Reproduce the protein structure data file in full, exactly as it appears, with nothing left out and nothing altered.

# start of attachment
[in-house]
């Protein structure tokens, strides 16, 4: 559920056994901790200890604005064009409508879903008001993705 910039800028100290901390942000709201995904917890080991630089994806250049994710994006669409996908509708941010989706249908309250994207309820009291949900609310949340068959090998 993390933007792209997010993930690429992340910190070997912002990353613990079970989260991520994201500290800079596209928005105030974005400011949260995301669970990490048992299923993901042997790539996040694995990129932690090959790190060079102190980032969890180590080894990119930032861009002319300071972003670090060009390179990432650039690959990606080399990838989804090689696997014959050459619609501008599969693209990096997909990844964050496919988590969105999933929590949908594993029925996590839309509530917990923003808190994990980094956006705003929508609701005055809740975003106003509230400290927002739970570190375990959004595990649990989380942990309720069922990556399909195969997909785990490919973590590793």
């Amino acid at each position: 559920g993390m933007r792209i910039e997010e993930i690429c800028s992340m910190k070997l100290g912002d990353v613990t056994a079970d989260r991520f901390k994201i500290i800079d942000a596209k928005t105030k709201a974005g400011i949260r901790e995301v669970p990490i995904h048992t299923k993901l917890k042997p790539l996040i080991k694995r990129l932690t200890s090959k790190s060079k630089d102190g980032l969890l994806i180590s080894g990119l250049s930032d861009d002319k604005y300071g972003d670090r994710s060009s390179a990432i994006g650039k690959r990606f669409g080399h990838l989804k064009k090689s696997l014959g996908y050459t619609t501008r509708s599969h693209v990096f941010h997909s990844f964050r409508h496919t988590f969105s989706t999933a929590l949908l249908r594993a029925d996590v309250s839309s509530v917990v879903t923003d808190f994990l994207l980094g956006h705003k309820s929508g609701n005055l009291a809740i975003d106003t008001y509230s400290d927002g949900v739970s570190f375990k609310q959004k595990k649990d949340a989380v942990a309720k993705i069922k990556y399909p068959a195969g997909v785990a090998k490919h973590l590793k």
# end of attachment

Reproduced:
[in-house]
């Protein structure tokens, strides 16, 4: 559920056994901790200890604005064009409508879903008001993705 910039800028100290901390942000709201995904917890080991630089994806250049994710994006669409996908509708941010989706249908309250994207309820009291949900609310949340068959090998 993390933007792209997010993930690429992340910190070997912002990353613990079970989260991520994201500290800079596209928005105030974005400011949260995301669970990490048992299923993901042997790539996040694995990129932690090959790190060079102190980032969890180590080894990119930032861009002319300071972003670090060009390179990432650039690959990606080399990838989804090689696997014959050459619609501008599969693209990096997909990844964050496919988590969105999933929590949908594993029925996590839309509530917990923003808190994990980094956006705003929508609701005055809740975003106003509230400290927002739970570190375990959004595990649990989380942990309720069922990556399909195969997909785990490919973590590793």
């Amino acid at each position: 559920g993390m933007r792209i910039e997010e993930i690429c800028s992340m910190k070997l100290g912002d990353v613990t056994a079970d989260r991520f901390k994201i500290i800079d942000a596209k928005t105030k709201a974005g400011i949260r901790e995301v669970p990490i995904h048992t299923k993901l917890k042997p790539l996040i080991k694995r990129l932690t200890s090959k790190s060079k630089d102190g980032l969890l994806i180590s080894g990119l250049s930032d861009d002319k604005y300071g972003d670090r994710s060009s390179a990432i994006g650039k690959r990606f669409g080399h990838l989804k064009k090689s696997l014959g996908y050459t619609t501008r509708s599969h693209v990096f941010h997909s990844f964050r409508h496919t988590f969105s989706t999933a929590l949908l249908r594993a029925d996590v309250s839309s509530v917990v879903t923003d808190f994990l994207l980094g956006h705003k309820s929508g609701n005055l009291a809740i975003d106003t008001y509230s400290d927002g949900v739970s570190f375990k609310q959004k595990k649990d949340a989380v942990a309720k993705i069922k990556y399909p068959a195969g997909v785990a090998k490919h973590l590793k």